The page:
Exploring Directory Structure [PYTHON]

So,here is a recent Python script I cobbled together. If you’re more of a programmer than myself, you will probably scream at some of my syntax. Do I really need all the ‘globals’ ? I have a sense there a more Pythonic (succinct) ways of accomplishing the same result. But this worked.

The idea was to type in a starting directory and a name for a text file, after which the script recursively drills down through the directory tree, printing file names, examining file extensions, counting files and file size, and then spits out totals, plus – for a visual aid –  prints a quick and dirty histogram. So let me know what to improve next time around.


from __future__ import division

### Cobbled Together by Arne, July 2011
### using the MyOutput() bits by xiao, from
### http://tech.xster.net/tips/python-log-stdout-to-file/

import os, sys

class printToFile():
''' directs print output (stdout) to textfile'''
def __init__(self, logfile):
self.stdout = sys.stdout
self.log = open(logfile, 'w')

def write(self, text):
self.stdout.write(text)
self.log.write(text)
self.log.flush()

def close(self):
self.stdout.close()
self.log.close()

def dictHistogram(extCount):
''' Creates simple histogram based on key-value entries in
file extension/frequency dictionary (extCount) '''
vcount = 0
kcount = 0
for k,v in extCount.iteritems():
vcount = vcount + v

for k,v in extCount.iteritems():
#print v
share = round((v/vcount) * 100,2)
print v, "\t", "File Type ", k, "\t", int(share)*"#", share, "% of total"

def displayFileInfo(entryPath):
'''Displays file name, size when exploreSub() encounters an entry
that is not a directory. New extensions are added to the extensions
list, files are counted in totalFiles, and file size is added up
in totalSize'''
global extensions
global totalSize
global fileCount
global totalFiles
global extCount

print "\t",os.path.basename(entryPath)
ext = os.path.splitext(entryPath)[1].upper()

totalSize = totalSize + os.path.getsize(entryPath)

if ext not in extensions:
extensions.append(ext)
extCount[ext] = 1

else:
a = extCount[ext]
a = a + 1
extCount[ext] = a

def exploreSub(dirEx):
''' Drills down into a file tree, starting with dirEx. If an empty
directory is encountered, function breaks from loop, if a file is
encountered, the file's path is added to a list of files to examined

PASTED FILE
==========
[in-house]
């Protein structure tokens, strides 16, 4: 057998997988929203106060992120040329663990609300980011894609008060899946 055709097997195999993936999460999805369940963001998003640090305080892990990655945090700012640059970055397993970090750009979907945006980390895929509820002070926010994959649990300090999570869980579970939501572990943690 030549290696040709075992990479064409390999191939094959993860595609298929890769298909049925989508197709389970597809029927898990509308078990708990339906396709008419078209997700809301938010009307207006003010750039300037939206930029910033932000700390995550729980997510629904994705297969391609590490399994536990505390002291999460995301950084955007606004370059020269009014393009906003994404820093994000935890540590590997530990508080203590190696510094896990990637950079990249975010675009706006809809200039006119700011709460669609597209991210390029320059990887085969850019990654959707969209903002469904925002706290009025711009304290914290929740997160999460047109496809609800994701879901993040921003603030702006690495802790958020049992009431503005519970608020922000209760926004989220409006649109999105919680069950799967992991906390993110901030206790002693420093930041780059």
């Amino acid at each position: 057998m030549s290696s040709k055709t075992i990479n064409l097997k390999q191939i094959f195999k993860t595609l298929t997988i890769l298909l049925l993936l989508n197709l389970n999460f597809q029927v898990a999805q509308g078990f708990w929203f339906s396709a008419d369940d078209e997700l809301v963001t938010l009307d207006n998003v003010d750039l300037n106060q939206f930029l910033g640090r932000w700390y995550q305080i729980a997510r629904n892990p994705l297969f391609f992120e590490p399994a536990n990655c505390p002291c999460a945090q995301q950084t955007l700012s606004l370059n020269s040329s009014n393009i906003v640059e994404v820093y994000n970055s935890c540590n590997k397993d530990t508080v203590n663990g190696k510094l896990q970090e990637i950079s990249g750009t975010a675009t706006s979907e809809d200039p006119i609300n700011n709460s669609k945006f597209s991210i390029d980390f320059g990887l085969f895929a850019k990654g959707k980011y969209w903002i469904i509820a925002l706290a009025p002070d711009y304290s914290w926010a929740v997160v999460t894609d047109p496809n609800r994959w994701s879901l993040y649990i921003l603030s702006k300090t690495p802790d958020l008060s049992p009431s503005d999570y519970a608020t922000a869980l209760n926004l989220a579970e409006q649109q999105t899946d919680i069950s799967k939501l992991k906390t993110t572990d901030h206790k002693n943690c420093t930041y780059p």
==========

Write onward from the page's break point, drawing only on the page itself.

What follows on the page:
later, and if a non-empty directory is encountered, exploreSub is
recursively drills down to the next level. Once all directories have
been explored, the files in the list are examined one at a time.'''

global files
global fileCount
print
print dirEx

if os.listdir(dirEx) == []:

print "Is an empty directory."
print

else:
for entry in os.listdir(dirEx):
entryPath = os.path.join(dirEx,entry)
if os.path.isdir(entryPath):
print "\t", entry, "<Dir>"
else:
displayFileInfo(entryPath)

for entry in os.listdir(dirEx):
entryPath = os.path.join(dirEx,entry)
if os.path.isdir(entryPath):
try:
exploreSub(entryPath)
except:
Print "Unable to open ", entryPath

extensions = []
files = []
extCount = {}
fileCount = 0
totalFiles = 0
totalSize = 0

start = raw_input("Enter Directory: ")
log = raw_input("Enter Name for Logfile: ")

sys.stdout = printToFile(log)
exploreSub(start)

print
print "Total Number of Files ", totalFiles
print "Total File Volume ", round(totalSize/1048576), " MB"
print "File Types Encountered: "
print extensions
print

dictHistogram(extCount)

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2 Comments

Filed under Uncategorized

2 responses to “Exploring Directory Structure [PYTHON]

  1. Charles Morton

    It doesn’t do everything your script does, but the python os.walk function is really great for traversing all of the subfolders and files of a path.

    • Arne

      I started out looking at os.walk(). But to go one dir at a time, dig through the sub-dirs, then back to the higher level and on then next dir… I wasn’t getting anywhere. No saying it can’t be done. I just didn’t get it to work. No doubt it’s a nice function though.

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